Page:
Indeed, some experts say it is likely the attackers had closer ties to France than to Syria.
“It would certainly suggest that they’d spent time in Syria,” counterterrorism expert Michael Leiter, who served in the administrations of George W. Bush and Barack Obama, told MSNBC’s Alex Witt on Saturday.
“But I think we’re probably going to find out that these individuals had very, very deep ties to France, which will likely be many of these guys’ homeland.”
Homegrown terrorism has proven more of a problem for France and other European nations than infiltration by foreign extremists.
The 2004 train bombings in Madrid — which killed 191 people and wounded 1,800 — were carried out by a loose group of Moroccan, Syrian, and Algerian attackers and two Guardia Civil and Spanish police informants.
A series of coordinated suicide attacks in London on July 7, 2005, that killed 52 and injured more than 700 were carried out by four bombers — three of whom were British-born and had been living in Leeds with their families before the attacks. The fourth was Jamaican-born and had been residing in Buckinghamshire with hs pregnant wife and son.
January’s attacks on the satirical newspaper Charlie Hebdo and a kosher supermarket in Paris were carried out by two French citizens, Chérif and Saïd Kouachi — born in Paris to Algerian immigrants — and their close friend, Amedy Coulibaly, who was born in a suburb of Paris.
Coulibaly met Cherif in a French prison, where they are believed to have been radicalized by an Al Qaeda recruiter named Djamel Beghal, a French-Algerian.
‘Syrians are not terrorists’
Syrian refugees who have claimed asylum in Europe are bracing for the backlash that has already begun to emerge following the attacks.
“Many news speak about Syrians, police find Syrian passport. Of course I’m worried. It’s not good,” a 24-year-old tourism student from the northern Syrian town of Hama told AFP on Sunday.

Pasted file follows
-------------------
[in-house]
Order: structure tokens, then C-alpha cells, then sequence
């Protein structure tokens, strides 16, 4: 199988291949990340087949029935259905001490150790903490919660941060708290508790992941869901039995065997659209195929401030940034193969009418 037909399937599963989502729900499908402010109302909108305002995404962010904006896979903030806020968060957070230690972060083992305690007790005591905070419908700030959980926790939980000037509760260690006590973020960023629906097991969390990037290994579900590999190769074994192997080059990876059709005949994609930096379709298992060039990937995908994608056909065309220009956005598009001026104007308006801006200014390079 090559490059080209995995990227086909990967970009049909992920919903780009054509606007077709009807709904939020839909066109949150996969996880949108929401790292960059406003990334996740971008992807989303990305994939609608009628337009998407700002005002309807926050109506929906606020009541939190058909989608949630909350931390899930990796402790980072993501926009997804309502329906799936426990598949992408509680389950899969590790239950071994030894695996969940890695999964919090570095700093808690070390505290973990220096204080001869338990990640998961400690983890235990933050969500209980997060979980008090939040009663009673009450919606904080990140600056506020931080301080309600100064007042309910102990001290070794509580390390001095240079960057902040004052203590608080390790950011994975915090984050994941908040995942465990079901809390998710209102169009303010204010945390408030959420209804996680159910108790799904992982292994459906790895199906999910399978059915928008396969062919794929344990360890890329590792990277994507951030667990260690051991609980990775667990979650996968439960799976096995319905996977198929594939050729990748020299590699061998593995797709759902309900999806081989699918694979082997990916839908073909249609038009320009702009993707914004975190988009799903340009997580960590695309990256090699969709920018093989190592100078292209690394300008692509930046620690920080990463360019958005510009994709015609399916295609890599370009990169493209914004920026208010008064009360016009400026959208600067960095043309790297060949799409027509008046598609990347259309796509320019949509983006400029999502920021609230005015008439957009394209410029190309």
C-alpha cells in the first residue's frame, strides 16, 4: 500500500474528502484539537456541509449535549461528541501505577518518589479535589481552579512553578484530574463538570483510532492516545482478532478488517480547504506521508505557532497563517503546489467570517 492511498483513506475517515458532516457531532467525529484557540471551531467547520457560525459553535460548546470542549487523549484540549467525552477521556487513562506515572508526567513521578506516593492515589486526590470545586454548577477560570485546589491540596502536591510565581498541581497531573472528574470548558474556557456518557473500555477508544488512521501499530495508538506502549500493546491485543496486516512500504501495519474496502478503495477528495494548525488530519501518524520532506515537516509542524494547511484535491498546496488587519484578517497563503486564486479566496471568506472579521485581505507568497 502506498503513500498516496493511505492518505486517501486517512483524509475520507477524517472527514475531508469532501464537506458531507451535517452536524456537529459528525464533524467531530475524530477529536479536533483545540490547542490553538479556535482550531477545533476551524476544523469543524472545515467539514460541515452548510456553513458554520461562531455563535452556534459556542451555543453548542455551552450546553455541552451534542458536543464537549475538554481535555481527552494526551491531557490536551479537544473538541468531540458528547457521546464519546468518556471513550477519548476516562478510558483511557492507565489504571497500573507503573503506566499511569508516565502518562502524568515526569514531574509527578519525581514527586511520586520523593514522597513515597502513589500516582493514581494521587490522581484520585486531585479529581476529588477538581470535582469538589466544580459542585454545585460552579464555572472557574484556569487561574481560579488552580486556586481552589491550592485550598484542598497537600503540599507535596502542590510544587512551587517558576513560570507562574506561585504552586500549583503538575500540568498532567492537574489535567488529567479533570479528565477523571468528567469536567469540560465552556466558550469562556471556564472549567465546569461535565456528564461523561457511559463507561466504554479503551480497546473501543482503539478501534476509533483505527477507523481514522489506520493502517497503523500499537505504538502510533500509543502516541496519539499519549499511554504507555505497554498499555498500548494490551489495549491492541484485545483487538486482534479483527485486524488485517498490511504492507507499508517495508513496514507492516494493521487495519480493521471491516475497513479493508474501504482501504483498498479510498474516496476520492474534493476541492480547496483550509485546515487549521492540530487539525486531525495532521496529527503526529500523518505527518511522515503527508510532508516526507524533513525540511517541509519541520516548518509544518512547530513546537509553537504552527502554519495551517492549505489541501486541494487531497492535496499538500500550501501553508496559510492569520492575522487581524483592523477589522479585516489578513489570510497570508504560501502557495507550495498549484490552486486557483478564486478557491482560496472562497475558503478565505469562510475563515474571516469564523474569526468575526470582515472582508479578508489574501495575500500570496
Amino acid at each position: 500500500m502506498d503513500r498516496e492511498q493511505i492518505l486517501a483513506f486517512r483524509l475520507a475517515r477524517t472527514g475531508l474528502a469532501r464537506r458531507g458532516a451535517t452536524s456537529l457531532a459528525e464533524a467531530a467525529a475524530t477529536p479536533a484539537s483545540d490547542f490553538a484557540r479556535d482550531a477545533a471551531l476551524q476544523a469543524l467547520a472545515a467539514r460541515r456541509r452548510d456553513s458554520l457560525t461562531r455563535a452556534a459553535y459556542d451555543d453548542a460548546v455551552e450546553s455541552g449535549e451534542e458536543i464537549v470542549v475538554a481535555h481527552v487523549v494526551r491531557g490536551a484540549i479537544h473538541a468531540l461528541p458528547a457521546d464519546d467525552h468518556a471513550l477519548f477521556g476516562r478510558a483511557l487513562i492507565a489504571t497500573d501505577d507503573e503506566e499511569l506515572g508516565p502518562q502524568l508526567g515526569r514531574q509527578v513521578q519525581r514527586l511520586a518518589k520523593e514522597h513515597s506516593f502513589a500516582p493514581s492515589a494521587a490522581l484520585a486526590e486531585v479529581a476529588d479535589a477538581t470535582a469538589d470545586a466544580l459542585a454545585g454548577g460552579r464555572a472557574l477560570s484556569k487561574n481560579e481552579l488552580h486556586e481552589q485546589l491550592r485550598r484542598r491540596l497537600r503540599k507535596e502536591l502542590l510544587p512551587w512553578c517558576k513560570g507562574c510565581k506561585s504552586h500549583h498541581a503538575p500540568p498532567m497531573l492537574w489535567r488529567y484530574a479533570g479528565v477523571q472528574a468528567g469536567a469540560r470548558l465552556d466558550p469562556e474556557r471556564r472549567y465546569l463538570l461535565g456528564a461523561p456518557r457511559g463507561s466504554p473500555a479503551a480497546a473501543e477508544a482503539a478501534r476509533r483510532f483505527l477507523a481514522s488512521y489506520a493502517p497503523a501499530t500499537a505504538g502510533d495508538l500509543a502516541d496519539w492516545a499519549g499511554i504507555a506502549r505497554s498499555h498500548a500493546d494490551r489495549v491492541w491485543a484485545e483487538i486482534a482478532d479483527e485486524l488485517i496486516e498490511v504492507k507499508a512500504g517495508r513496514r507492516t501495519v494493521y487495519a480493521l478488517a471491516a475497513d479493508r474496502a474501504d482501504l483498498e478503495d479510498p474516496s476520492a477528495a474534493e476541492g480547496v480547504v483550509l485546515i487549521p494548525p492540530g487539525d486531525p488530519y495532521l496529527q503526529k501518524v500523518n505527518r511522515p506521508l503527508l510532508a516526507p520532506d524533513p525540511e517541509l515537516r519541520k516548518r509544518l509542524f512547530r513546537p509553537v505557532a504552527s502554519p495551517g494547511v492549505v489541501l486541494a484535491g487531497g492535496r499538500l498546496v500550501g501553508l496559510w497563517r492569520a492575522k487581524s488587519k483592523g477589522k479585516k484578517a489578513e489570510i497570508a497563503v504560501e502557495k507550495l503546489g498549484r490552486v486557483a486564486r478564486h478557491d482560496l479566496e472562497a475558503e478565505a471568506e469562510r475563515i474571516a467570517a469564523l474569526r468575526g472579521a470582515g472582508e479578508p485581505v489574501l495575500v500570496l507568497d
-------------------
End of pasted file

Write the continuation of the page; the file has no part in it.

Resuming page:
“Syrians are not terrorists. We need life and peace for work.”
Ayham al-Khalaf, a Syrian journalist who fled Raqqa in 2014, echoed this sentiment.
“If some French people already mistrusted Arabs, now that hate will increase,” al-Khalaf told AFP. “The situation will get harder for us here for sure.”
“Following the victims and the terror in Paris, the voices of those who oppose our existence as Syrians in Europe will rise,” a Syrian activist living in Germany wrote in Arabic on Facebook on Friday, according to a translation by Vocativ. “They will say that we arrived and brought the terror and the violent and war with us, and they will blame Islam directly as long as it’s the religion of most of us.”
Rabe Alkuhder, a Syrian refugee living in Washington, DC, told Business Insider in an email that Friday was “a sad day for all of humanity and for France, and our hearts go out to all the French people. We are praying for all the innocent victims and their families.”
“I understand some of the European people’s concern about the safety and the security of their countries, and it’s totally their right to do so, but the refugees are not the cause of the problem and not behind the horrible attacks on Paris,” he said. “We are not terrorists or extremists.”
One tweet on Friday night, that has since gone viral, summed up why those calling for tighter borders in the wake of the attacks should rethink assigning blame to asylum-seekers.
“To people blaming refugees for attacks in Paris tonight,” the tweet read. “Do you not realise these are the people the refugees are trying to run away from..?”